Last week’s post mentioned that the new album, The Infotainment Scam, had entered the charts at #9, this becoming The Fall‘s most commercially successful record. It also mentioned how the band were receiving good press and that there had been something of a stable line-up for the best part of two years.
The Infotainment Scam had been released in America, thanks to a tie-up with Matador Records. This led to a 19-date tour of the USA, with an additional gig in Toronto, in August/September 1993, and coming along for the ride was none other than Karl Burns.
Yup, MES had decided a two-drummer line-up was again the way forward, and so Burns joined the band for a third time. Prior to the tour, the band convened in Suite 16, Rochdale, to cut some new songs for a potential release later in the year…..and I’ll get to that in due course.
The American tour wasn’t a success. MES was particularly grouchy throughout, mistreating crew members and going as far as firing the tour manager. He picked fights with the other band members, smashing equipment on stage during the gigs. The bad behaviour manifested itself on the return to the UK with MES walking off stage in London after just one song, leading to something of a backlash with accusations that he just didn’t care any more:-
“And the band can’t be arsed to save the day; without any spanners in the works like Brix, Marin Bramah or Marcia, they’ve settled into a terminally workmanlike R&B rumble, with the dynamics and spark removed” (NME review of The Fall, Kentish Town Forum, London on 19 October 1993).
Once again, as the band seemed to be enjoying some commercial success, MES was hitting the self-destruct button, lashing out at all and sundry in various press interviews. Just eight months after a Top Ten album, he was asked to sum up 1993 – his reply?
The Fall ended the year with a new single, released in two parts on 13 and 20 December, both consisting of three tracks on 12″ or CD:-
mp3: The Fall – Behind The Counter
mp3: The Fall – War
mp3: The Fall – Cab Driver
mp3: The Fall – M5
mp3: The Fall – Happy Holiday
mp3: The Fall – Behind The Counter (remix)
It’s not a single I can recall in any shape or form. It seemingly reached #75. Some of its tracks would appear on the album Middle Class Revolt that would make it way into the shops in May 1994, but that wasn’t something I bought back in the day. My first exposure to Behind The Counter and M5 came many years later, via the 50,000 Fall Fans Can’t Be Wrong compilation (2004), and I’ll offer the opinion that while they are decent enough songs, they are more run-of-the mill than many of the previous singles I’ve aired these past few Sundays. In fact, I’d forgotten until listening again how there’s a bit in Behind The Counter that sounds like an out-take of a Stranglers record, thanks to the keyboard solo.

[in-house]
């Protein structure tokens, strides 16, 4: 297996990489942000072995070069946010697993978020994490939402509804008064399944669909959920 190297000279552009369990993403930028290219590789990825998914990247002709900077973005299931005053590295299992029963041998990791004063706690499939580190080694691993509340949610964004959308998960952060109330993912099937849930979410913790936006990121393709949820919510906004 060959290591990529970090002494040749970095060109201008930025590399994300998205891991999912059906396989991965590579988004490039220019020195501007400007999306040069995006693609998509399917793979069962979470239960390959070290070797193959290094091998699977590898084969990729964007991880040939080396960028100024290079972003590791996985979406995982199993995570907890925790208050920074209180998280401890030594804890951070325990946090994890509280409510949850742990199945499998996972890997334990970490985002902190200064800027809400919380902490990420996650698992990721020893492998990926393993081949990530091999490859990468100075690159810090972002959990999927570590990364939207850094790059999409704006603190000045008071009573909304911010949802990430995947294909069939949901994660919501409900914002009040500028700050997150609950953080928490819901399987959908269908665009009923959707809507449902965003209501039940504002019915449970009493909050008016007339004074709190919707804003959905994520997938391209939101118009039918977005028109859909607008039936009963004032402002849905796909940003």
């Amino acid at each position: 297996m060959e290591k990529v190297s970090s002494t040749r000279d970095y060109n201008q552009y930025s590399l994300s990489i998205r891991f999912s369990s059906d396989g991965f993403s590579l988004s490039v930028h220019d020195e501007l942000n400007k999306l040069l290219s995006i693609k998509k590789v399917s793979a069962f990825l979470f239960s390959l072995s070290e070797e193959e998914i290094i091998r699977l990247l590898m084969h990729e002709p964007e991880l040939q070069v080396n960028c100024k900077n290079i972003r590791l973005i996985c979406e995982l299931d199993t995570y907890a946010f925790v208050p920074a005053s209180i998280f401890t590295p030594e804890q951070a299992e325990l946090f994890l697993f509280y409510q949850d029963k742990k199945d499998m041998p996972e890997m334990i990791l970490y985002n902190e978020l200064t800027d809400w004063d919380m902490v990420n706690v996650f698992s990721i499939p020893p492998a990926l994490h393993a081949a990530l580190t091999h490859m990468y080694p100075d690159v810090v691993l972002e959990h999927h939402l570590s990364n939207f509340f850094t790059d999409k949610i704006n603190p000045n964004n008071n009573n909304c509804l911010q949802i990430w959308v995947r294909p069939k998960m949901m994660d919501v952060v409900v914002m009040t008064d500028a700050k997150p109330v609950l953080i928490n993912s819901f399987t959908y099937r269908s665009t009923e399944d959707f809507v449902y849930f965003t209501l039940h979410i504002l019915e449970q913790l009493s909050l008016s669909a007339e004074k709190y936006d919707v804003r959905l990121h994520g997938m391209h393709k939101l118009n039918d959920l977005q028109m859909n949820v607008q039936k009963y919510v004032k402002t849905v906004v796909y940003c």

The other songs I’ve only just listened to for the first time in pulling together this piece.
War is a cover version, originally released in 1975 by Henry Cow, described on wiki as a British avant-garde group, but this sounds to my ears as if being closer to harder edge/glam rock than anything else. My initial reaction is to give it a thumbs-up, in complete contrast to Cab Driver which I find really dull, one-paced and a monotonous effort with no redeeming features.
Happy Holiday is good fun and another of those songs that feels as if MES has his tongue firmly in his cheek. It opens with a spoken word announcement, in Greek I would imagine given there’s a reference to Athens in the lyric, and there’s another spoken bit about halfway through. The words ‘Happy Holiday’ are sung with enough vigour to make them feel almost catchy and chorus-like.
4 thoughts on “THE WONDERFUL AND FRIGHTENING SERIES FOR SUNDAYS (Part 33)”
For reasons lost to me, I bought both the Behind The Counter and Why Are People Grudgeful? on CD, possibly the only time I bought a single by The Fall at the time of release, apart from Hit The North. I plumped for the 2nd CD of the former, with M5 and Happy Holiday. I acquired the other EP tracks in 2006 as part of the expanded reissue of Middle Class Revolt and I have to agree with your comments above.
In keeping with previous posts, I think both versions of Behind The Counter slightly differ from the album version, but the best version for me is the John Peel session, aired in January 1994.
I read ‘The Big Midweek’ on JC’s recommendation. It’s a great memoir of long-suffering bassist Steve Hanley’s years in The Fall, the longest serving band member after MES himself. He lasted until 1999, but here we are in 1993 and MES is already completely off the rails. It’s about this point that I totally lost touch with the band, and now I figure it’s because the band had become a tool for MES to whack the listening public over the head with whatever he was on about that day. And I missed Brix.
These tracks were not earth shaking by any means. I remember reading War was a Henry Cow track, and being a Fred Frith fan – he always seemed to be around NYC collaborating or playing with other bands and artists in the early 80s – I was interested in MES’s take on it…it is unrecognizable from the original.
I bought both these 12-inch singles, largely on the strength of liking the previous two albums, but like everyone here I was rather underwhelmed. I still bought the album Middle Class Revolt, and two or three more after it, but it was diminishing returns each time and I gave up after Levitate. Haven’t been back since. I even had the chance to go and see The Fall live here in Wellington a few years back, not long before MES died, but passed on the opportunity. There was continuing praise for the band during those last ten years but I suspect little of it was really generated by the quality of the music.